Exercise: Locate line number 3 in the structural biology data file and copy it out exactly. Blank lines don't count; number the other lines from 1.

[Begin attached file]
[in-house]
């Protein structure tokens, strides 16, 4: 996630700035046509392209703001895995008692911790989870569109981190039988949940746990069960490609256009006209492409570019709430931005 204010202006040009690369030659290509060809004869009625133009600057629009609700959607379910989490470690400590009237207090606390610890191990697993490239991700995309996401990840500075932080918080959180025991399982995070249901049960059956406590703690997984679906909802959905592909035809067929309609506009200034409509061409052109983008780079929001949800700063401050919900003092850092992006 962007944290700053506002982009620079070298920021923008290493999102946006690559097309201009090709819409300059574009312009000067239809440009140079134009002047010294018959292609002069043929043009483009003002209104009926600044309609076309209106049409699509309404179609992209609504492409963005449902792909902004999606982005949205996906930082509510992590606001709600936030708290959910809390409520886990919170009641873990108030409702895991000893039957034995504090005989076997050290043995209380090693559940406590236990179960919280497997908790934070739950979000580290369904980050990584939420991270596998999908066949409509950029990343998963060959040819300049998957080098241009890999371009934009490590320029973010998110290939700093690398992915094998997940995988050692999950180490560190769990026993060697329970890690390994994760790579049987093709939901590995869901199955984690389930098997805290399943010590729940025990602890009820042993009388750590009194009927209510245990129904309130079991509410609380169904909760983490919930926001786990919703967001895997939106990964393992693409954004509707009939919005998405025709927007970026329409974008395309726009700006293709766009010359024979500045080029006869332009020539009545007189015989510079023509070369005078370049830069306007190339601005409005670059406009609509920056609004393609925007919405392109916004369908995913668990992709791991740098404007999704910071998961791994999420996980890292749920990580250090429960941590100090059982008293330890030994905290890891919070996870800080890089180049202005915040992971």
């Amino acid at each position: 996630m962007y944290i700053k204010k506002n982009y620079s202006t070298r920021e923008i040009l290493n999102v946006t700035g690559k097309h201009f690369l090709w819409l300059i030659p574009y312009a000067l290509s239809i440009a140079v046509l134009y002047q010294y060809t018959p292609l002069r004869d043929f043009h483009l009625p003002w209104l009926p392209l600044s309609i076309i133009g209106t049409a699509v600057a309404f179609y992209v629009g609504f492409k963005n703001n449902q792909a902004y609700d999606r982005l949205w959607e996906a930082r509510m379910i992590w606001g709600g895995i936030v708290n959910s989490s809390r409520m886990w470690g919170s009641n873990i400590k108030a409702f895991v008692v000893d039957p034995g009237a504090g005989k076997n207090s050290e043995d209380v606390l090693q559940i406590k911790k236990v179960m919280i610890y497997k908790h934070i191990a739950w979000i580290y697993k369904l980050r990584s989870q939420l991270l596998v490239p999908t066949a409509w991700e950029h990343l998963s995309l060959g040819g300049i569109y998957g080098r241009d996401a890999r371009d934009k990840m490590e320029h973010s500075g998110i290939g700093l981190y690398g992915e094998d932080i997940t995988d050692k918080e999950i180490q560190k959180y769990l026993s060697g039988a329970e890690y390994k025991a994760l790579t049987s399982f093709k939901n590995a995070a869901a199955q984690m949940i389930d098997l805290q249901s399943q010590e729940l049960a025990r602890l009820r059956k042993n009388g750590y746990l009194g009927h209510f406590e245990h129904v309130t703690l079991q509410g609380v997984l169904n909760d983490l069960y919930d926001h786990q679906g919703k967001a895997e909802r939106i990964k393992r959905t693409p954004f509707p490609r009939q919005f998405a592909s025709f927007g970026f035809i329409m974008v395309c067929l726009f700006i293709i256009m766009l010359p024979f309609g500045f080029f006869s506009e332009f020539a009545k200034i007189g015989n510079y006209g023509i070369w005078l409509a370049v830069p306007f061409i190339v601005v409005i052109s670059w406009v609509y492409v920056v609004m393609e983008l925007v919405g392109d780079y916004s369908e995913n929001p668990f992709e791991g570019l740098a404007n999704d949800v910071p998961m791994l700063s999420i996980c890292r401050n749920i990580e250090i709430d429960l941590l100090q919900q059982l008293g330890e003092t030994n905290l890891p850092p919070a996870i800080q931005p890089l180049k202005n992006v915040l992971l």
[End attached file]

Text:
């Amino acid at each position: 996630m962007y944290i700053k204010k506002n982009y620079s202006t070298r920021e923008i040009l290493n999102v946006t700035g690559k097309h201009f690369l090709w819409l300059i030659p574009y312009a000067l290509s239809i440009a140079v046509l134009y002047q010294y060809t018959p292609l002069r004869d043929f043009h483009l009625p003002w209104l009926p392209l600044s309609i076309i133009g209106t049409a699509v600057a309404f179609y992209v629009g609504f492409k963005n703001n449902q792909a902004y609700d999606r982005l949205w959607e996906a930082r509510m379910i992590w606001g709600g895995i936030v708290n959910s989490s809390r409520m886990w470690g919170s009641n873990i400590k108030a409702f895991v008692v000893d039957p034995g009237a504090g005989k076997n207090s050290e043995d209380v606390l090693q559940i406590k911790k236990v179960m919280i610890y497997k908790h934070i191990a739950w979000i580290y697993k369904l980050r990584s989870q939420l991270l596998v490239p999908t066949a409509w991700e950029h990343l998963s995309l060959g040819g300049i569109y998957g080098r241009d996401a890999r371009d934009k990840m490590e320029h973010s500075g998110i290939g700093l981190y690398g992915e094998d932080i997940t995988d050692k918080e999950i180490q560190k959180y769990l026993s060697g039988a329970e890690y390994k025991a994760l790579t049987s399982f093709k939901n590995a995070a869901a199955q984690m949940i389930d098997l805290q249901s399943q010590e729940l049960a025990r602890l009820r059956k042993n009388g750590y746990l009194g009927h209510f406590e245990h129904v309130t703690l079991q509410g609380v997984l169904n909760d983490l069960y919930d926001h786990q679906g919703k967001a895997e909802r939106i990964k393992r959905t693409p954004f509707p490609r009939q919005f998405a592909s025709f927007g970026f035809i329409m974008v395309c067929l726009f700006i293709i256009m766009l010359p024979f309609g500045f080029f006869s506009e332009f020539a009545k200034i007189g015989n510079y006209g023509i070369w005078l409509a370049v830069p306007f061409i190339v601005v409005i052109s670059w406009v609509y492409v920056v609004m393609e983008l925007v919405g392109d780079y916004s369908e995913n929001p668990f992709e791991g570019l740098a404007n999704d949800v910071p998961m791994l700063s999420i996980c890292r401050n749920i990580e250090i709430d429960l941590l100090q919900q059982l008293g330890e003092t030994n905290l890891p850092p919070a996870i800080q931005p890089l180049k202005n992006v915040l992971l």